In the wake of the fast ferries (Marlborough Sounds)
By Bruce Walton
The Marlborough Sounds covers an area of over 50,000 hectares, made up of nearly 100 parks and reserves, and 900 kilometres of unique foreshore comprising of sounds, reaches, harbours and large bays.
Queen Charlotte Sound is only a small part of this former maritime park. Named by Captain Cook after King George the Third’s consort, Queen Charlotte Sophia, it is better known today as one of the finest natural harbours in the country, and the southern terminus of the Cook Strait ferries.
A number of diving locations are in easy reach of Picton and Waikawa Bay. All are in the wake of the fast ferries, but offer rewarding diving, especially if you have time to explore, rather than take.
Grove Arm stretches back towards Anakiwa, home of Outward Bound, and the start of the Queen Charlotte Walkway. It was once the main link to Linkwater and through to Havelock. Now road access has opened up many delightful bays, while providing entry to the larger part of the Marlborough Sounds.
The district provides some excellent scallop diving and some points offer good fishing. Visibility is usually between three and five metres due to the wake of the ferries.
For the keen underwater photographer macro is the order of the day with the chance of seeing some unusual marine species. Nudibranchs, sea anemones and brachiopods are all present, and elephant fish have been known to breed here. Who knows what you may find.
Known for the pet fish that live here, Double Cove is well worth a visit. Lying between here and Torea Bay rests one of the first purposely sunk vessels, the SS Koi. This complete iron hull sits upright in only 11 metres of water and it is possible to swim into the holds and engine room with ease and safety. Last used as a coal hulk in Picton, it was sunk on 10 March 1940 and has now become a mecca for local clubs. It has also gained popularity as a night dive. Combined with the surrounding bay and the abundance of scallops, this is a great place to dive.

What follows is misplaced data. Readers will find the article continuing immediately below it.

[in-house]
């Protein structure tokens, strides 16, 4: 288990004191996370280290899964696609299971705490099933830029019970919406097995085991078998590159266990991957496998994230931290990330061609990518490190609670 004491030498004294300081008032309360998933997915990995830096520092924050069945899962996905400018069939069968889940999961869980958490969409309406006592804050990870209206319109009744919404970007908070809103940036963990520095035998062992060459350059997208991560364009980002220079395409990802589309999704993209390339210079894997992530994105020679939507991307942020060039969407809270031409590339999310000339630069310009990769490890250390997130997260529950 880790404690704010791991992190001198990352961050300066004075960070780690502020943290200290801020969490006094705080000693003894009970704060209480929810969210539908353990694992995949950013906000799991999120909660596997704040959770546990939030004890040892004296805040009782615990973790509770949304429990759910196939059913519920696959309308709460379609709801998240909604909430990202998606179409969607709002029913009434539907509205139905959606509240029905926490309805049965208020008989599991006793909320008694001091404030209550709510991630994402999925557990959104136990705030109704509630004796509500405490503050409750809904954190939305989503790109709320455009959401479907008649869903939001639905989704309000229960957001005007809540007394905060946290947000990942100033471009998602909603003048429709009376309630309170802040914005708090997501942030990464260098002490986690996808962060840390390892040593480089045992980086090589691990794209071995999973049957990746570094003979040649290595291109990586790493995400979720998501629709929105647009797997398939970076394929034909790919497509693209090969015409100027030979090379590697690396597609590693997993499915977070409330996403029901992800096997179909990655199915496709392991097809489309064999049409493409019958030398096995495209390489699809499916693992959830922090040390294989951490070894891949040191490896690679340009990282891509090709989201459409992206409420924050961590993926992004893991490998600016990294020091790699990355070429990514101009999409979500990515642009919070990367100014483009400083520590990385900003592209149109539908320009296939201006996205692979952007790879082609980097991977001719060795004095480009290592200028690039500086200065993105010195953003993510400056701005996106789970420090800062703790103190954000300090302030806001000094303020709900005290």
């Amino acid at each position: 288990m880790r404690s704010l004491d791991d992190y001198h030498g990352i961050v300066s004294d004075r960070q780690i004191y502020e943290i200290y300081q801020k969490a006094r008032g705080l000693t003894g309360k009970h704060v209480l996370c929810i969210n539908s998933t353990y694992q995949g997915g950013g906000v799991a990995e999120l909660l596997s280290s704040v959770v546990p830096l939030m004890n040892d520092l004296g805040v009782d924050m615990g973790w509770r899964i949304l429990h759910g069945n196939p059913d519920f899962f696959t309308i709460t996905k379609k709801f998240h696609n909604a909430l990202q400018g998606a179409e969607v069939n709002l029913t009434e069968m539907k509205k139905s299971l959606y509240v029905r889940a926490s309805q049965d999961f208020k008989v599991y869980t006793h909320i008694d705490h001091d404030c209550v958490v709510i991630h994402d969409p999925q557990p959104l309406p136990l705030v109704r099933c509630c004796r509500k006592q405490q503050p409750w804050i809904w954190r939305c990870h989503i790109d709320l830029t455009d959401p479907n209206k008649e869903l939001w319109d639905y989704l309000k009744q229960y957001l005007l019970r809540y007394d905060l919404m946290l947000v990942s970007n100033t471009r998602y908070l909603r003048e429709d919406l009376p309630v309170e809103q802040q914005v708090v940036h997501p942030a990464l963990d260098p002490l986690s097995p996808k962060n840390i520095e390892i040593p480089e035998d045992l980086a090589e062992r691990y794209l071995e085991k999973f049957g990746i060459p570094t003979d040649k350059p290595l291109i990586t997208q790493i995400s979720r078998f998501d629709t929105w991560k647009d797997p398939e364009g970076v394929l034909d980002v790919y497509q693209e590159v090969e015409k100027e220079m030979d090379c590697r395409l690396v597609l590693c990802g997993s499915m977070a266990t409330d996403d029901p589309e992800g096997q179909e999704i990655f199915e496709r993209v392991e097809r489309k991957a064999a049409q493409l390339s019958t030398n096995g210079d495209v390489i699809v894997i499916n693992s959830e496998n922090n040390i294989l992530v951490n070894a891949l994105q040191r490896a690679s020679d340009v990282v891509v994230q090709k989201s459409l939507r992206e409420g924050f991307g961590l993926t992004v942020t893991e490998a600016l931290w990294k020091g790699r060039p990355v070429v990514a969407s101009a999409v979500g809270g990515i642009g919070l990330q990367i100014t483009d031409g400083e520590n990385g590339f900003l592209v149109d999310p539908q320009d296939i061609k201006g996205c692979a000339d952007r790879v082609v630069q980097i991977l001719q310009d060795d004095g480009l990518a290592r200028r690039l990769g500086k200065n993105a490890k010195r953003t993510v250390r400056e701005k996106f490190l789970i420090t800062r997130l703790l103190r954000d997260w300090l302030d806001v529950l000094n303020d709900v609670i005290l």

The sandy bottom drops slowly down to just over 35 metres before levelling out and contains a marvellous ion of tube worms, and a species of pure white nudibranch which covers the bottom like flies on a wall.
There is a total fishing ban in place.
Allports Island is a scenic reserve. Much of the shoreline is covered with quartz rock and is part of a mineral belt running out to Cape Jackson. In many places evidence of early mining operations can still be seen.
All points and reefs make interesting dive sites, dropping steeply into deep water. The rocky areas are saturated with cracks and crevices as well as some large caves. Be prepared for surprises as you never know what might have taken refuge here.
The numerous bays to the north are extremely popular with locals for recreational use. Native bush to the water’s edge, bush walks, safe moorings and good scallops create an epidemic of vessels and divers in the summer. Kingfish cruise the points, dolphins play in boat wakes, and even orca have ventured into the locality.
Jutting into the path of all vessels using Picton or Waikawa, The Snout is another exciting dive. Careful planning between all ferry sailings does allow this reef to be dived with safety, but be ready to leave the water quickly as most vessels will come close to going over the top of you. If they don’t their wash will.